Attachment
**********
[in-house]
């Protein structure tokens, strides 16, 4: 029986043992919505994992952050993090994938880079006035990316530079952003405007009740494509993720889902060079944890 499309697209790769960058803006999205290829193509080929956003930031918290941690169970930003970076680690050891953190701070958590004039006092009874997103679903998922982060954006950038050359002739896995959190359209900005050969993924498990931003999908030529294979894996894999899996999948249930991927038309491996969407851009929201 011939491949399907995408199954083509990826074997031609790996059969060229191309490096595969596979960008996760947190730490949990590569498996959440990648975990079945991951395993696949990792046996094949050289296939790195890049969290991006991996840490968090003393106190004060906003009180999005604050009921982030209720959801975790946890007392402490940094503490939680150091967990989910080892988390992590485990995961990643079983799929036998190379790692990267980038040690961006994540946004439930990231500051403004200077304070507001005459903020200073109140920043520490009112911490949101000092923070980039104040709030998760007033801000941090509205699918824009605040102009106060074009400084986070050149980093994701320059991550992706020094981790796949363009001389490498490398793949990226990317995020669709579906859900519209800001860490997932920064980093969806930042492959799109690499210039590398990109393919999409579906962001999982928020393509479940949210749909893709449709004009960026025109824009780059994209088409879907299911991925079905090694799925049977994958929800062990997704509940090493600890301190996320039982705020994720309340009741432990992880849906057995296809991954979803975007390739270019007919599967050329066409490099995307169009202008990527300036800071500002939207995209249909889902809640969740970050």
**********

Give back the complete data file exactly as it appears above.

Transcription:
[in-house]
């Protein structure tokens, strides 16, 4: 029986043992919505994992952050993090994938880079006035990316530079952003405007009740494509993720889902060079944890 499309697209790769960058803006999205290829193509080929956003930031918290941690169970930003970076680690050891953190701070958590004039006092009874997103679903998922982060954006950038050359002739896995959190359209900005050969993924498990931003999908030529294979894996894999899996999948249930991927038309491996969407851009929201 011939491949399907995408199954083509990826074997031609790996059969060229191309490096595969596979960008996760947190730490949990590569498996959440990648975990079945991951395993696949990792046996094949050289296939790195890049969290991006991996840490968090003393106190004060906003009180999005604050009921982030209720959801975790946890007392402490940094503490939680150091967990989910080892988390992590485990995961990643079983799929036998190379790692990267980038040690961006994540946004439930990231500051403004200077304070507001005459903020200073109140920043520490009112911490949101000092923070980039104040709030998760007033801000941090509205699918824009605040102009106060074009400084986070050149980093994701320059991550992706020094981790796949363009001389490498490398793949990226990317995020669709579906859900519209800001860490997932920064980093969806930042492959799109690499210039590398990109393919999409579906962001999982928020393509479940949210749909893709449709004009960026025109824009780059994209088409879907299911991925079905090694799925049977994958929800062990997704509940090493600890301190996320039982705020994720309340009741432990992880849906057995296809991954979803975007390739270019007919599967050329066409490099995307169009202008990527300036800071500002939207995209249909889902809640969740970050």